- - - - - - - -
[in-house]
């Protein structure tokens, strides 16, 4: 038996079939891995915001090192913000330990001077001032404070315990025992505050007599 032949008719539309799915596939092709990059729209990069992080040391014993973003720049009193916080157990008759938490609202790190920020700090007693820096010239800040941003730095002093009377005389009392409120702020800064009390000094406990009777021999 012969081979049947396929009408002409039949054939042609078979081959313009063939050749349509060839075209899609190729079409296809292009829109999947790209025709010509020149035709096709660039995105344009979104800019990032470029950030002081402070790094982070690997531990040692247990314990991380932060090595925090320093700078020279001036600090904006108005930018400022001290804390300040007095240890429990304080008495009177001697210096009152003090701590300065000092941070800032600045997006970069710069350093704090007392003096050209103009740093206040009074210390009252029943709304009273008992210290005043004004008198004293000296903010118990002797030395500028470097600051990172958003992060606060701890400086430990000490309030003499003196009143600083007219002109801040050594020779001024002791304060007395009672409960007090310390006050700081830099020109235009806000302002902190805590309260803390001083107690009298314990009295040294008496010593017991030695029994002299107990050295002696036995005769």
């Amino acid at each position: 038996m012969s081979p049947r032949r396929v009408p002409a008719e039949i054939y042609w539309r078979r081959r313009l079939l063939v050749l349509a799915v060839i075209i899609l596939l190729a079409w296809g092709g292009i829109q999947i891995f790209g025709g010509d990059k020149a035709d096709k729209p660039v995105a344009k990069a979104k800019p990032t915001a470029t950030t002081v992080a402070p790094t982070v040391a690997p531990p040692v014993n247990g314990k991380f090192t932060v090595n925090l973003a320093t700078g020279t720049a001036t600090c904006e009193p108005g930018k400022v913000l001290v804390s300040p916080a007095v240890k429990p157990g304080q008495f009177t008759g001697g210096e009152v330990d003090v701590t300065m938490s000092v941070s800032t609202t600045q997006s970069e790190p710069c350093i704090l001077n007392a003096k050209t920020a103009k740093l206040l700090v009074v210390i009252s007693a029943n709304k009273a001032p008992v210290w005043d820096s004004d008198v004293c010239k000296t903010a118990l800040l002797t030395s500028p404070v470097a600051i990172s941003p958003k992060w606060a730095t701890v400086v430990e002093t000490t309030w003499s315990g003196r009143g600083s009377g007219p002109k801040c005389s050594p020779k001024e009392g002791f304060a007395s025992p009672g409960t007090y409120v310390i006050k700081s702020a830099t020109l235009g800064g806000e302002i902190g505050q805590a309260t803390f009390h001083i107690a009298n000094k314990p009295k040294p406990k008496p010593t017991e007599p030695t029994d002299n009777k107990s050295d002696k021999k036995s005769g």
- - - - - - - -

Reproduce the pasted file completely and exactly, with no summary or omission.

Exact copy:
[in-house]
């Protein structure tokens, strides 16, 4: 038996079939891995915001090192913000330990001077001032404070315990025992505050007599 032949008719539309799915596939092709990059729209990069992080040391014993973003720049009193916080157990008759938490609202790190920020700090007693820096010239800040941003730095002093009377005389009392409120702020800064009390000094406990009777021999 012969081979049947396929009408002409039949054939042609078979081959313009063939050749349509060839075209899609190729079409296809292009829109999947790209025709010509020149035709096709660039995105344009979104800019990032470029950030002081402070790094982070690997531990040692247990314990991380932060090595925090320093700078020279001036600090904006108005930018400022001290804390300040007095240890429990304080008495009177001697210096009152003090701590300065000092941070800032600045997006970069710069350093704090007392003096050209103009740093206040009074210390009252029943709304009273008992210290005043004004008198004293000296903010118990002797030395500028470097600051990172958003992060606060701890400086430990000490309030003499003196009143600083007219002109801040050594020779001024002791304060007395009672409960007090310390006050700081830099020109235009806000302002902190805590309260803390001083107690009298314990009295040294008496010593017991030695029994002299107990050295002696036995005769």
């Amino acid at each position: 038996m012969s081979p049947r032949r396929v009408p002409a008719e039949i054939y042609w539309r078979r081959r313009l079939l063939v050749l349509a799915v060839i075209i899609l596939l190729a079409w296809g092709g292009i829109q999947i891995f790209g025709g010509d990059k020149a035709d096709k729209p660039v995105a344009k990069a979104k800019p990032t915001a470029t950030t002081v992080a402070p790094t982070v040391a690997p531990p040692v014993n247990g314990k991380f090192t932060v090595n925090l973003a320093t700078g020279t720049a001036t600090c904006e009193p108005g930018k400022v913000l001290v804390s300040p916080a007095v240890k429990p157990g304080q008495f009177t008759g001697g210096e009152v330990d003090v701590t300065m938490s000092v941070s800032t609202t600045q997006s970069e790190p710069c350093i704090l001077n007392a003096k050209t920020a103009k740093l206040l700090v009074v210390i009252s007693a029943n709304k009273a001032p008992v210290w005043d820096s004004d008198v004293c010239k000296t903010a118990l800040l002797t030395s500028p404070v470097a600051i990172s941003p958003k992060w606060a730095t701890v400086v430990e002093t000490t309030w003499s315990g003196r009143g600083s009377g007219p002109k801040c005389s050594p020779k001024e009392g002791f304060a007395s025992p009672g409960t007090y409120v310390i006050k700081s702020a830099t020109l235009g800064g806000e302002i902190g505050q805590a309260t803390f009390h001083i107690a009298n000094k314990p009295k040294p406990k008496p010593t017991e007599p030695t029994d002299n009777k107990s050295d002696k021999k036995s005769g």